When I was a kid, it was fun to get mail. Now, not so much. My mailbox at home is a receptacle for junk mail, various solicitations for services I will never need, and bills. Office mail is not much more fun. Each day I look through the stack and separate them into 3 categories:
• important stuff
• not sure
The latter category is the most vexing. Some stuff is cleverly designed to appear important when, in reality it is drivel and nonsense. We've all seen this stuff. Sometimes, the envelope will include a teaser label, such as ‘Time Sensitive Material’, or ‘Signature Required’. Once I have been duped to open up the envelope, I've lost the game. Then, I am forced to scan the printed page as fast as my retinas can process the image with the hope that in a few nanoseconds I can send the page sailing into the waste bin. Sometimes, however, even after reading the entire page, I simply can't determine if the document merits calling an office meeting to discuss the contents or if it should be simply burned, with the ashes scattered over Lake Erie in a solemn ceremony. One must choose wisely when facing these conundrums. If a document is shredded instead of scanned into a patient's chart, the potential consequences are simply too grisly for me to detail here on a blog that children can access.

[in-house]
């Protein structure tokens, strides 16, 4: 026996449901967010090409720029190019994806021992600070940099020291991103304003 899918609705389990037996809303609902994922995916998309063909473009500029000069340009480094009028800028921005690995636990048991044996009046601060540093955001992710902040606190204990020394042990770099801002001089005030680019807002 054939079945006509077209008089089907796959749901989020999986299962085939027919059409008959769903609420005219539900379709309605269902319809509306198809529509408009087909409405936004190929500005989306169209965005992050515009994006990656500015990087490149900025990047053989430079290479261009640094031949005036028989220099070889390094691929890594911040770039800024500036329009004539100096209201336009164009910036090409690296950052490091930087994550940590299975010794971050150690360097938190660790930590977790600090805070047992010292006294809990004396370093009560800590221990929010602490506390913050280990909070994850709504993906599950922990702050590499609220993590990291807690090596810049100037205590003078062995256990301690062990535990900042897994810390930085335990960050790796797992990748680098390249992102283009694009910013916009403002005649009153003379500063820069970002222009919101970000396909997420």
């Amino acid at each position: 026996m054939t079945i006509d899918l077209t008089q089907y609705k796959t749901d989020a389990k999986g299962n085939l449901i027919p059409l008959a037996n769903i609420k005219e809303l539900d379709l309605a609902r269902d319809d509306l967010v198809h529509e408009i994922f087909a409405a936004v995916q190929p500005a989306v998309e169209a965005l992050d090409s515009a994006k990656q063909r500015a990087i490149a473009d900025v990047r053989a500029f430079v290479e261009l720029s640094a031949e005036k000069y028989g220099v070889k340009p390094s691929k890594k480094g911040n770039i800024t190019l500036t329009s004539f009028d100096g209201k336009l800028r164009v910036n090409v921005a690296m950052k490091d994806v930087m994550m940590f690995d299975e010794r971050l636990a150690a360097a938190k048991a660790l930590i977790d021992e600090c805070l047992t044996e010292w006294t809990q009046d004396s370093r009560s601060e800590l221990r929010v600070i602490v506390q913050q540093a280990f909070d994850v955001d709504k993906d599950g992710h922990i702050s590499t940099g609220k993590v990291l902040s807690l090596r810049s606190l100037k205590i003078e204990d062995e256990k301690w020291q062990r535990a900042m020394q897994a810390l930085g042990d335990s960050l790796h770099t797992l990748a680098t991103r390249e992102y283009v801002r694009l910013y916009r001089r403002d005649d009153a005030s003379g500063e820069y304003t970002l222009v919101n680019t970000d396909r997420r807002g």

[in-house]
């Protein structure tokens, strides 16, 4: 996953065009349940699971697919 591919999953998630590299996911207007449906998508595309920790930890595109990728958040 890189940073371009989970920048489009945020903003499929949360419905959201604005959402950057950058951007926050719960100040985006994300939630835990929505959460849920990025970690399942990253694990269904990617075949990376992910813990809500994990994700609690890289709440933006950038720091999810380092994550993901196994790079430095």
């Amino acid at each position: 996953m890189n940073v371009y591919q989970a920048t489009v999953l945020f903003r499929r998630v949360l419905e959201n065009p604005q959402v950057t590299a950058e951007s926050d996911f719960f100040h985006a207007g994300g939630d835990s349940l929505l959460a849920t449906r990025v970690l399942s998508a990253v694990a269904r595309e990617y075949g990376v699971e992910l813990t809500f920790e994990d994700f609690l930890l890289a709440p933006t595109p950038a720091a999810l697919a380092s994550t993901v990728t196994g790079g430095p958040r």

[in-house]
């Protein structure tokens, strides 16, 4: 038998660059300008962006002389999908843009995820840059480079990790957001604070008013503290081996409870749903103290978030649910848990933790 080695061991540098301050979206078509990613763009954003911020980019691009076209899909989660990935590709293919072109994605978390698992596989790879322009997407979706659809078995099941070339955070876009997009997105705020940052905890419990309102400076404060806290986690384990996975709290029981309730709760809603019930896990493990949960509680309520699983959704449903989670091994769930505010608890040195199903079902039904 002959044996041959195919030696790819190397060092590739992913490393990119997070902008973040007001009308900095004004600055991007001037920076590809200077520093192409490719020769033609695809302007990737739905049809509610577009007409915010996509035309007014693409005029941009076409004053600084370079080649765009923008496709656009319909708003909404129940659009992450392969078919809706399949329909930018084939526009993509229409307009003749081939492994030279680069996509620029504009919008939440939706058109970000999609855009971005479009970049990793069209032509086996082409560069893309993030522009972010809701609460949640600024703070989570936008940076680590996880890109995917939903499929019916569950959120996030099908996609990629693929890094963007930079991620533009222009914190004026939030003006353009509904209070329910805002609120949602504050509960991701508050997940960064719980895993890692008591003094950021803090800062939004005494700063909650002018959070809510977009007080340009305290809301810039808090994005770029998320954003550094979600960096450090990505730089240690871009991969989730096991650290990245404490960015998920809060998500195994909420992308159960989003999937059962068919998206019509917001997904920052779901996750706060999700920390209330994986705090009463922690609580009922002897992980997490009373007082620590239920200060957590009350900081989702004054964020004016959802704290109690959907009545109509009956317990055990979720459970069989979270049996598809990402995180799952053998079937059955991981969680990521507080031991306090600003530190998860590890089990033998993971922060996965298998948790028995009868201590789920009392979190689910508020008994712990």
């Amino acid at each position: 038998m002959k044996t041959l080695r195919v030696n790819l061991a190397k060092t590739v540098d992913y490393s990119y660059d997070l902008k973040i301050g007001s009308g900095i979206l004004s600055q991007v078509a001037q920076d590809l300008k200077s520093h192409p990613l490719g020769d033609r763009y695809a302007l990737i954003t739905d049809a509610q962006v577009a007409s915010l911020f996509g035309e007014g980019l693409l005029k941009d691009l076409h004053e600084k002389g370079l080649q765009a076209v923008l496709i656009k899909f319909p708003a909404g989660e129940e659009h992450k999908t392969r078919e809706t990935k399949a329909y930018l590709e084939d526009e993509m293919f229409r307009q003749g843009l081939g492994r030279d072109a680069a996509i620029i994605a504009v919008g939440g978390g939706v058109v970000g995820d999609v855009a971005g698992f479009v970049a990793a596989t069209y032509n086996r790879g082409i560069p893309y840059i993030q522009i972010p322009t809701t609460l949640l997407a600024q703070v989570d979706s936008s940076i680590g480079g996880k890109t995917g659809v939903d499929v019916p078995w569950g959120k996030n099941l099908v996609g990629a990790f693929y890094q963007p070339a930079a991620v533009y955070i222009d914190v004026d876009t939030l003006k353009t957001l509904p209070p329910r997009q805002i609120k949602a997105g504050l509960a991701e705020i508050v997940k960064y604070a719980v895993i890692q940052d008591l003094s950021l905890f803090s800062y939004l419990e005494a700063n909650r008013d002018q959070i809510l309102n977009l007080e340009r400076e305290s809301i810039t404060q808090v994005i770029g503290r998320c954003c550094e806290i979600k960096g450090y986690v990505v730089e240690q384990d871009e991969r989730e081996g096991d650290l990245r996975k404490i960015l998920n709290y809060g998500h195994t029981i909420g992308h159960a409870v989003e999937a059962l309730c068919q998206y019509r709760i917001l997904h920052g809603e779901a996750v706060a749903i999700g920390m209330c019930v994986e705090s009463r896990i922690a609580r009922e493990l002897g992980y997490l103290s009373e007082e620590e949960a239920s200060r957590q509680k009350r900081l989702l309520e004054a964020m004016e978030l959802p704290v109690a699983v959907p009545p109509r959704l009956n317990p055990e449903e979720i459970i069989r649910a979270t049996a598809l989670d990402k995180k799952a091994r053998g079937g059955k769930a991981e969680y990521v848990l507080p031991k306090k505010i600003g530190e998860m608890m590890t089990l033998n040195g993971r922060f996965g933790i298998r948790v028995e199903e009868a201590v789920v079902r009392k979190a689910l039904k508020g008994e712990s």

I received a notification from a pharmaceutical company indicating that the heartburn medicine I prescribed so casually to an elderly patient was not the “preferred agent.” This was a form letter which demonstrated the same level of warmth and human emotion that one expects when you call the Internal Revenue Service for assistance. But, there was a second page in the envelope, appears below. Kindly note that I was able to technically reproduce the image here without the assistance of a 13-year-old child.
This letter, sent to the patient, advises that customer service agents at WellCare are available to discuss the issue with the patient. I am not certain if my patient intends to contact them, but my own experience is that making these phone calls is about as fun as undergoing oral surgery. But, what struck me was all of the languages contained in the letter, many of which I could not recognize. At the bottom of the letter is a Yiddish translation. Yes, Yiddish. Yes, the moribund language that many of our grandparents spoke. I can't speak it or read it, but I can recognize it. Obviously, WellCare must include so many Yiddish speakers that they need to include this language in their correspondences. My guess is that not a single Yiddish speaker is a WellCare customer.
Maybe, I am wrong and that Yiddish is roaring back. Kudos to the linguists at WellCare for providing their customers with this essential service. I may politely suggest that they include hieroglyphics on future mailings. Why should these folks be left out?
So, was this letter worth saving? Probably not, but I just couldn't part with it.
This post by Michael Kirsch, MD, FACP, appeared at MD Whistleblower. Dr. Kirsch is a full time practicing physician and writer who addresses the joys and challenges of medical practice, including controversies in the doctor-patient relationship, medical ethics and measuring medical quality. When he's not writing, he's performing colonoscopies.